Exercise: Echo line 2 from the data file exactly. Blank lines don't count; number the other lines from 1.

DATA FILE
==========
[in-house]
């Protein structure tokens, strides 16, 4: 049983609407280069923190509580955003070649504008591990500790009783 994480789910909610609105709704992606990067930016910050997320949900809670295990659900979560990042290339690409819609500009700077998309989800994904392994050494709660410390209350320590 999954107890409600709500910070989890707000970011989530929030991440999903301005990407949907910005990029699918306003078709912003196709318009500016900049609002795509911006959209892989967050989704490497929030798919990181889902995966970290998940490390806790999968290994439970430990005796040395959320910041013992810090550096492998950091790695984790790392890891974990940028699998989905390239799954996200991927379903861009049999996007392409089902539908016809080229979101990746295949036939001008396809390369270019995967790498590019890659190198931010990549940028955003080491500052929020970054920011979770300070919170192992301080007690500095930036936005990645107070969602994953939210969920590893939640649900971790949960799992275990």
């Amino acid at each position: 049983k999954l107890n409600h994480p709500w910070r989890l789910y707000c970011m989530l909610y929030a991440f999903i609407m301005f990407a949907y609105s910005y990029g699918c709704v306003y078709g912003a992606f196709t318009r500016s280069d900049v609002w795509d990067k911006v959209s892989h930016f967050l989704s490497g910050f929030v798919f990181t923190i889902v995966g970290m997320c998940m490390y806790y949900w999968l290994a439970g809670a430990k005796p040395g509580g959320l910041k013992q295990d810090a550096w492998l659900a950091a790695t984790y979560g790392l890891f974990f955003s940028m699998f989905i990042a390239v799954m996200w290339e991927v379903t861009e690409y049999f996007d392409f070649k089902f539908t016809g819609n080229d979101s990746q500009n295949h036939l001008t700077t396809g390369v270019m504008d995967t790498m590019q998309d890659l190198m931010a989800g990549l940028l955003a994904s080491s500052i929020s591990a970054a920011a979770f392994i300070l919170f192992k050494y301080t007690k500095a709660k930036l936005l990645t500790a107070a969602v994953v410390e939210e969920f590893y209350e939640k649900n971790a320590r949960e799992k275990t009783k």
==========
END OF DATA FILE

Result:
């Protein structure tokens, strides 16, 4: 049983609407280069923190509580955003070649504008591990500790009783 994480789910909610609105709704992606990067930016910050997320949900809670295990659900979560990042290339690409819609500009700077998309989800994904392994050494709660410390209350320590 999954107890409600709500910070989890707000970011989530929030991440999903301005990407949907910005990029699918306003078709912003196709318009500016900049609002795509911006959209892989967050989704490497929030798919990181889902995966970290998940490390806790999968290994439970430990005796040395959320910041013992810090550096492998950091790695984790790392890891974990940028699998989905390239799954996200991927379903861009049999996007392409089902539908016809080229979101990746295949036939001008396809390369270019995967790498590019890659190198931010990549940028955003080491500052929020970054920011979770300070919170192992301080007690500095930036936005990645107070969602994953939210969920590893939640649900971790949960799992275990």